Clericalism has no time for dialogue and debate. It regards those who talk about renewal in the church as dangerous, and as having a liberal agenda…

Thus, it should be no surprise that the clericalists — found among both the ordained and lay faithful at all levels of church and society — are the Catholics who oppose Pope Francis.

Donald Cozzens, a priest and former seminary rector from Cleveland (Ohio) has also written extensively on clericalism. He calls it a “cancer crippling the Catholic world” and claims it “is so deeply embedded in our past and present church fabric that we need a careful pre-surgery examination” before we can remove it.

In an essay from 2015, Cozzens describes the phenomenon like this:

Clericalism is an attitude found in many (but not all) clergy who put their status as priests and bishops above their status as baptized disciples of Jesus Christ. In doing so, a sense of privilege and entitlement emerges in their individual and collective psyche.

This, in turn, breeds a corps of ecclesiastical elites who think they’re unlike the rest of the faithful.

Cozzens offers three initial steps toward removing the disease or at least putting it in remission:

1) Seminarians must be taught that priestly ordination is rooted in baptism, not above or apart from it;

2) Titles — even “Father” — may have their place, but they must never be insisted upon; and

3) Mandatory priestly celibacy must be “revisited” because its “inherent burdens… lead some clergy to a sense of entitlement and privilege, hallmarks of clericalism.”

These are all important steps. But they are unlikely to remove the disease of clericalism. For that to happen, more radical measures must be taken.

Some of them will demand a return to practices and lifestyles that were present in the first centuries of Christianity. And all measure must be reflective of more faithful adherence to the challenging message of the Gospels.

First, the entire essence of ministries in the Church must be revisioned by recognizing that the Holy Spirits distributes gifts differently and freely to all the baptized — including women and men, married and unmarried alike.

The entire People of God (and not just the bishops) has the right and responsibility for carefully discerning which of its members are called to which particular ministries — that includes those admitted to Holy Orders.

Second, the seminary system as it currently exists must be abolished. Like so many institutions in the Church it has become anachronistic, dysfunctional and totally inadequate for our time.

Third, all structures that encourage ambition for higher office or foster clerical “careerism” need to be eliminated.

But don’t be mistaken. This will be fought tooth and nail, even though the elimination of such structures and practice would entail nothing more than being more faithful to the earliest practices and teachings of the Christian Church.

In this area, at least five things must be done.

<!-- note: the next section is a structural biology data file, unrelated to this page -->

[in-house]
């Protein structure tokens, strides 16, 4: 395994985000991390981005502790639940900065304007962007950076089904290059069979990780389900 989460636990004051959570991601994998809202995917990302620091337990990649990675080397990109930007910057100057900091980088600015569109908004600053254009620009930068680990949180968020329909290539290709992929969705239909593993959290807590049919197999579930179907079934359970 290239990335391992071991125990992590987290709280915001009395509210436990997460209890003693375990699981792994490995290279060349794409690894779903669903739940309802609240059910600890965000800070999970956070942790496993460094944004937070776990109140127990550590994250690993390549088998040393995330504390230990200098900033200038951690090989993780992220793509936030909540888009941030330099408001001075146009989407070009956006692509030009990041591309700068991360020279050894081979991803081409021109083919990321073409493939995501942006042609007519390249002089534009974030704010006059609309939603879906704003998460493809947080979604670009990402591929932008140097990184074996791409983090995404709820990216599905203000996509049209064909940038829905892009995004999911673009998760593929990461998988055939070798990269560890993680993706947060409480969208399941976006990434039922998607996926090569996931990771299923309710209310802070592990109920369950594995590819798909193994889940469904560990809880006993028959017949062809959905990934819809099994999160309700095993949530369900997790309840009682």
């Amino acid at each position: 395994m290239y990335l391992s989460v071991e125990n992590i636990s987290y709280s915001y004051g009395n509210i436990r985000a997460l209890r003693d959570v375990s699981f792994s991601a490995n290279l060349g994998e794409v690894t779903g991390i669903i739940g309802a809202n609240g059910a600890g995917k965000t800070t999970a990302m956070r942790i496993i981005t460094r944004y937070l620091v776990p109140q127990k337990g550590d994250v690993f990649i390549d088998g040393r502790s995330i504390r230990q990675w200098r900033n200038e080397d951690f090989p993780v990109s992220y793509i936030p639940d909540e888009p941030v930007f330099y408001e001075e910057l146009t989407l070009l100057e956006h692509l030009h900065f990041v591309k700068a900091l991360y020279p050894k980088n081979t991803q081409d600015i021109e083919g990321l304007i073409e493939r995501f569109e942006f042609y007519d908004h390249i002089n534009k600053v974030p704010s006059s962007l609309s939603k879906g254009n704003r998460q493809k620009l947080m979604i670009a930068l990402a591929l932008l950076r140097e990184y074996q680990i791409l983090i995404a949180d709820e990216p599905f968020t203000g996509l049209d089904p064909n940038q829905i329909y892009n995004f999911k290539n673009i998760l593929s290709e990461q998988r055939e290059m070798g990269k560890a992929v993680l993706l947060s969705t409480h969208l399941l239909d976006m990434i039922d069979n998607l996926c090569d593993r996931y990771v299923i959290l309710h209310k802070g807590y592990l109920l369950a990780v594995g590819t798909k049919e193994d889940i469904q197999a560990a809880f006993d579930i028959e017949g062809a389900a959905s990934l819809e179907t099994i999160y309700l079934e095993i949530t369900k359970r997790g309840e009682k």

1) All ecclesiastical titles such as Eminence, Excellency, My Lord etc. must be abolished immediately.

2) The Bishop from Rome should not be called Holy Father. This is the title of the first person in the Blessed Trinity and is used to refer to God in the Eucharistic Prayer at Mass. It should no longer be used to refer to the pope.

3) The Church must restore the ancient practice of “one bishop, one diocese.” A bishop is said to be wedded to his diocese, and this supposedly is the justification for his wearing a ring. But many bishops have headed up to three or four (and even five) different dioceses in their “career.”

To be more faithful to the Church’s oldest traditions, a person should be bishop to only one diocese and never be moved. This would have an immediate effect on curbing careerism.

4) In this same light, the office of auxiliary or titular bishop should be abolished.

5) The College of Cardinals, which is of human invention and arose from a social and ecclesial context that no longer exists, must be abolished.

There is no other institution in the Catholic Church that embodies all the characteristics of clericalism than this elite body. It is no wonder that Pope Francis has refused to name woman cardinals based on his belief that it would only “clericalize” them?

Is this all just a pipe dream? It could be.

But the very fact that it even appears so is a sad testimony to how embedded clericalism has become within the fiber of the Church. Because most of the customs, institutions and habits that foment it are absolutely non-essential to the nature of the Church or the expression of Christian faith.

That we find it so difficult to admit this is a sure sign that the Church is in serious need of reform.

This article was published by La Croix International on the 21st of September 2018. It was written by Robert Mickens. 


Robert Mickens, LCI Editor in Chief, has lived, studied and worked in Rome for 30 years. Over that time he has studied at the Gregorian University, worked at Vatican Radio and been the Rome correspondent for the London Tablet. He regularly comments on CNN, the BBC and the Australian Broadcasting Corporation. His famous Letter From Rome, brings his unparalleled experience as senior Vatican correspondent for the London Tablet and founding editor of Global Pulse Magazine.